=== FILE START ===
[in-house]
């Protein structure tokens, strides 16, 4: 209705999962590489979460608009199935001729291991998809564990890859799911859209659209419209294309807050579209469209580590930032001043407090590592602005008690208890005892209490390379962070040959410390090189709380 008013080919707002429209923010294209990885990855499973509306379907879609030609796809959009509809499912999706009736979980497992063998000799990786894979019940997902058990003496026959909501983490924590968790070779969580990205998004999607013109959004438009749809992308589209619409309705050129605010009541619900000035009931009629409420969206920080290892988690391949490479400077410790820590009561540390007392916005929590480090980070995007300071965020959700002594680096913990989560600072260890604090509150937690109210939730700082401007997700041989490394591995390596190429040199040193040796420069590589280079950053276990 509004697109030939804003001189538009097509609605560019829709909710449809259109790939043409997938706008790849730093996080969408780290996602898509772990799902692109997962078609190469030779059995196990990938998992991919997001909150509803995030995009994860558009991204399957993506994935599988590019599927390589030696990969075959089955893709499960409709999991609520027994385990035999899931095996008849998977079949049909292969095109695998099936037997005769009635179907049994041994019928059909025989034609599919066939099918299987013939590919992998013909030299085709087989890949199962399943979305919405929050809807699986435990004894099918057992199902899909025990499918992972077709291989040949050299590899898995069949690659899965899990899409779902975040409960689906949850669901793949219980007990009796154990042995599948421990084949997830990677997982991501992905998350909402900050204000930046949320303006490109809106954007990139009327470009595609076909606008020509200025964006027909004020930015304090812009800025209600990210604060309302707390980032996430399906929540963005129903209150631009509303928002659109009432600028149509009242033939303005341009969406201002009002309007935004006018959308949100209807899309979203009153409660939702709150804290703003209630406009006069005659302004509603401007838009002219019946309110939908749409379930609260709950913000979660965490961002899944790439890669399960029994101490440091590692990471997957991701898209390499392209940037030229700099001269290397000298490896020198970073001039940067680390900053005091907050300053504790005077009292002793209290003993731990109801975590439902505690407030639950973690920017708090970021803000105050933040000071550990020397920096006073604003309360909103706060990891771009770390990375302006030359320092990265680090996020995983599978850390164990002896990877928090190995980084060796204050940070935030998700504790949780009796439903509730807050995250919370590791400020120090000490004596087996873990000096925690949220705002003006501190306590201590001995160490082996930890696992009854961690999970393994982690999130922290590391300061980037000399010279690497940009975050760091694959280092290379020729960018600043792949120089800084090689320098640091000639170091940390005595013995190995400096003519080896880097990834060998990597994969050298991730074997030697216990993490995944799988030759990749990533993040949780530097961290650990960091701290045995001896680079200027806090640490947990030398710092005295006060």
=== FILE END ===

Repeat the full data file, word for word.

[in-house]
């Protein structure tokens, strides 16, 4: 209705999962590489979460608009199935001729291991998809564990890859799911859209659209419209294309807050579209469209580590930032001043407090590592602005008690208890005892209490390379962070040959410390090189709380 008013080919707002429209923010294209990885990855499973509306379907879609030609796809959009509809499912999706009736979980497992063998000799990786894979019940997902058990003496026959909501983490924590968790070779969580990205998004999607013109959004438009749809992308589209619409309705050129605010009541619900000035009931009629409420969206920080290892988690391949490479400077410790820590009561540390007392916005929590480090980070995007300071965020959700002594680096913990989560600072260890604090509150937690109210939730700082401007997700041989490394591995390596190429040199040193040796420069590589280079950053276990 509004697109030939804003001189538009097509609605560019829709909710449809259109790939043409997938706008790849730093996080969408780290996602898509772990799902692109997962078609190469030779059995196990990938998992991919997001909150509803995030995009994860558009991204399957993506994935599988590019599927390589030696990969075959089955893709499960409709999991609520027994385990035999899931095996008849998977079949049909292969095109695998099936037997005769009635179907049994041994019928059909025989034609599919066939099918299987013939590919992998013909030299085709087989890949199962399943979305919405929050809807699986435990004894099918057992199902899909025990499918992972077709291989040949050299590899898995069949690659899965899990899409779902975040409960689906949850669901793949219980007990009796154990042995599948421990084949997830990677997982991501992905998350909402900050204000930046949320303006490109809106954007990139009327470009595609076909606008020509200025964006027909004020930015304090812009800025209600990210604060309302707390980032996430399906929540963005129903209150631009509303928002659109009432600028149509009242033939303005341009969406201002009002309007935004006018959308949100209807899309979203009153409660939702709150804290703003209630406009006069005659302004509603401007838009002219019946309110939908749409379930609260709950913000979660965490961002899944790439890669399960029994101490440091590692990471997957991701898209390499392209940037030229700099001269290397000298490896020198970073001039940067680390900053005091907050300053504790005077009292002793209290003993731990109801975590439902505690407030639950973690920017708090970021803000105050933040000071550990020397920096006073604003309360909103706060990891771009770390990375302006030359320092990265680090996020995983599978850390164990002896990877928090190995980084060796204050940070935030998700504790949780009796439903509730807050995250919370590791400020120090000490004596087996873990000096925690949220705002003006501190306590201590001995160490082996930890696992009854961690999970393994982690999130922290590391300061980037000399010279690497940009975050760091694959280092290379020729960018600043792949120089800084090689320098640091000639170091940390005595013995190995400096003519080896880097990834060998990597994969050298991730074997030697216990993490995944799988030759990749990533993040949780530097961290650990960091701290045995001896680079200027806090640490947990030398710092005295006060």